Welfare reform leads to food bank reliance

The increasing need for food banks across the region has been branded “a disgrace”

Councillors discussing a report from Dumfries and Galloway Council’s health and wellbeing department on Wednesday agreed that such food banks were indicative of a worrying overall picture of welfare reform effects.

Councillor Alistair Geddes said at a meeting of Wigtown Area Committee that he had the utmost respect for those organising the food banks, such as churches and community organisations, but was angered that there is even a need for them.

He said: “It’s a disgrace that in 21st century UK, we have people relying on food handouts like this. Something is not right if this is the route we have to go down.”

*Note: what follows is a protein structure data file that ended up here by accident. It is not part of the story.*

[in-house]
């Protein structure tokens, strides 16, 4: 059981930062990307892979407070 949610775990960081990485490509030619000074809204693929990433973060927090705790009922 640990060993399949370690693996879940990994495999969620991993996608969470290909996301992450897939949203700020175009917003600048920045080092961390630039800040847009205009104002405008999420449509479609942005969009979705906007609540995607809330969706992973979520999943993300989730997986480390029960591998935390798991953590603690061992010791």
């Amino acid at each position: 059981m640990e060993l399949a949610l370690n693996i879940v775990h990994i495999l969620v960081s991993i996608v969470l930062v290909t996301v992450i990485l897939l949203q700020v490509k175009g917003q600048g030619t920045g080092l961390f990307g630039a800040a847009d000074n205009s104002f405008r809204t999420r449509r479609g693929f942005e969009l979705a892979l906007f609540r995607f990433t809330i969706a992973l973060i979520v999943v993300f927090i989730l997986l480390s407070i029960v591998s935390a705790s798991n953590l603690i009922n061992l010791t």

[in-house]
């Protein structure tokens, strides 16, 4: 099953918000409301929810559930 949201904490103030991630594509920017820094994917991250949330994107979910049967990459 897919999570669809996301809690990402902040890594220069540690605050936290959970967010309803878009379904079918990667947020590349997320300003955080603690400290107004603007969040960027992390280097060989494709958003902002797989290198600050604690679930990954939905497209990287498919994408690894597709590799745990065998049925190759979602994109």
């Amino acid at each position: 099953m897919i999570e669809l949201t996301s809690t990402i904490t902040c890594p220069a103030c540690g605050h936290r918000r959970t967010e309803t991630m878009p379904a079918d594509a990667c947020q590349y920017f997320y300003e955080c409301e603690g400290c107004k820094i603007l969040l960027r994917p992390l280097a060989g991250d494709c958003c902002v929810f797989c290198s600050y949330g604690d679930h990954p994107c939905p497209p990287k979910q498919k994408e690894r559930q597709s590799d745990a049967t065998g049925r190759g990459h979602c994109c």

Councillor Ian Dick added that he was concerned about child malnutrition and its later effect on the NHS, while councillor Willie Scobie referred to it as “an indictment on the government.”

Councillor Roberta Tuckfield said: “It must also be remembered that not everyone using food banks is on benefits, but perhaps just on low incomes and are faced with an unmanageable rising cost of living. I’m told it’s often a choice between heating or food and that is just not right.” Councillor Jim McColm said the food banks are likely to become busier as the government attempts to take £12billion from welfare costs, and suggested that the food banks should be linked up with the council’s health department and the NHS to find funding for future provisions.

Councillor Geddes said: “The problem isn’t a lack of resources, but the inequality of distribution.”

Ailsa Freeman from health and wellbeing said plans to team up with other agencies were in motion.